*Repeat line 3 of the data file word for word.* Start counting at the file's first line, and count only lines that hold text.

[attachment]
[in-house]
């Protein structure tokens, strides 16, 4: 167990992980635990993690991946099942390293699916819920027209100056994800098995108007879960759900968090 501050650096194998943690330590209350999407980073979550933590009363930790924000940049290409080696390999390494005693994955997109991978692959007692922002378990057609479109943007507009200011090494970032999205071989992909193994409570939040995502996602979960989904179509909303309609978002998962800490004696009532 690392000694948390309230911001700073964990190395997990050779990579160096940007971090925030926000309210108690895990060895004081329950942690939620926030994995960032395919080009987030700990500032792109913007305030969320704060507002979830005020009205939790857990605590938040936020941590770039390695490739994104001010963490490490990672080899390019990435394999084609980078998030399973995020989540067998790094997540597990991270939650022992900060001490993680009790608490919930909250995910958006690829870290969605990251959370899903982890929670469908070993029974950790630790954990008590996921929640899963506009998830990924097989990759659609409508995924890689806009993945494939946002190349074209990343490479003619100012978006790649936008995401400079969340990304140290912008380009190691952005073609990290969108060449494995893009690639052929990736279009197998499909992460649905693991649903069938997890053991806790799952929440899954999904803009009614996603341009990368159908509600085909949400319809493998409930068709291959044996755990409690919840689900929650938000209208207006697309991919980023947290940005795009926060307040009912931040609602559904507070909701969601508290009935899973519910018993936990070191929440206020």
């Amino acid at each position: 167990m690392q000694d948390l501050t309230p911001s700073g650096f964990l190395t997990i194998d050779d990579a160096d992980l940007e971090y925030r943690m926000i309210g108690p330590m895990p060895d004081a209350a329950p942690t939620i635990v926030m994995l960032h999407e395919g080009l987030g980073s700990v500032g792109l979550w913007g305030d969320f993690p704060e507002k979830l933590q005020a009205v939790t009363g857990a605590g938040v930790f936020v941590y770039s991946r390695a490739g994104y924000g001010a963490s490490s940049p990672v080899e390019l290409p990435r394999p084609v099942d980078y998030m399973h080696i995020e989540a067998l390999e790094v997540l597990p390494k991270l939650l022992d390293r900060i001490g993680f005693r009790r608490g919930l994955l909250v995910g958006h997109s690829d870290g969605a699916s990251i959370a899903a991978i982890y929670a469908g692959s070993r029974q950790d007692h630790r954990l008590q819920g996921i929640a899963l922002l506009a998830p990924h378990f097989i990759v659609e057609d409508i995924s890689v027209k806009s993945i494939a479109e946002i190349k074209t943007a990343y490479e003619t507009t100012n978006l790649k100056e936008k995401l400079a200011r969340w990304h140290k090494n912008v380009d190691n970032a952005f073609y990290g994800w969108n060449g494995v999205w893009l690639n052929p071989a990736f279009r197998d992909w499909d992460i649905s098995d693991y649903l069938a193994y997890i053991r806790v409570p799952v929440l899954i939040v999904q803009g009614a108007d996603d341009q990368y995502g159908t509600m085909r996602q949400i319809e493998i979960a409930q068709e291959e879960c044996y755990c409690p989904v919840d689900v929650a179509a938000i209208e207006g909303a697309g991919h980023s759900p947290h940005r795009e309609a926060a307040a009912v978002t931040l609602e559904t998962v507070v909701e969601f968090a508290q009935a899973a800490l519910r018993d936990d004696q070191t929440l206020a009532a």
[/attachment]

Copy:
């Amino acid at each position: 167990m690392q000694d948390l501050t309230p911001s700073g650096f964990l190395t997990i194998d050779d990579a160096d992980l940007e971090y925030r943690m926000i309210g108690p330590m895990p060895d004081a209350a329950p942690t939620i635990v926030m994995l960032h999407e395919g080009l987030g980073s700990v500032g792109l979550w913007g305030d969320f993690p704060e507002k979830l933590q005020a009205v939790t009363g857990a605590g938040v930790f936020v941590y770039s991946r390695a490739g994104y924000g001010a963490s490490s940049p990672v080899e390019l290409p990435r394999p084609v099942d980078y998030m399973h080696i995020e989540a067998l390999e790094v997540l597990p390494k991270l939650l022992d390293r900060i001490g993680f005693r009790r608490g919930l994955l909250v995910g958006h997109s690829d870290g969605a699916s990251i959370a899903a991978i982890y929670a469908g692959s070993r029974q950790d007692h630790r954990l008590q819920g996921i929640a899963l922002l506009a998830p990924h378990f097989i990759v659609e057609d409508i995924s890689v027209k806009s993945i494939a479109e946002i190349k074209t943007a990343y490479e003619t507009t100012n978006l790649k100056e936008k995401l400079a200011r969340w990304h140290k090494n912008v380009d190691n970032a952005f073609y990290g994800w969108n060449g494995v999205w893009l690639n052929p071989a990736f279009r197998d992909w499909d992460i649905s098995d693991y649903l069938a193994y997890i053991r806790v409570p799952v929440l899954i939040v999904q803009g009614a108007d996603d341009q990368y995502g159908t509600m085909r996602q949400i319809e493998i979960a409930q068709e291959e879960c044996y755990c409690p989904v919840d689900v929650a179509a938000i209208e207006g909303a697309g991919h980023s759900p947290h940005r795009e309609a926060a307040a009912v978002t931040l609602e559904t998962v507070v909701e969601f968090a508290q009935a899973a800490l519910r018993d936990d004696q070191t929440l206020a009532a």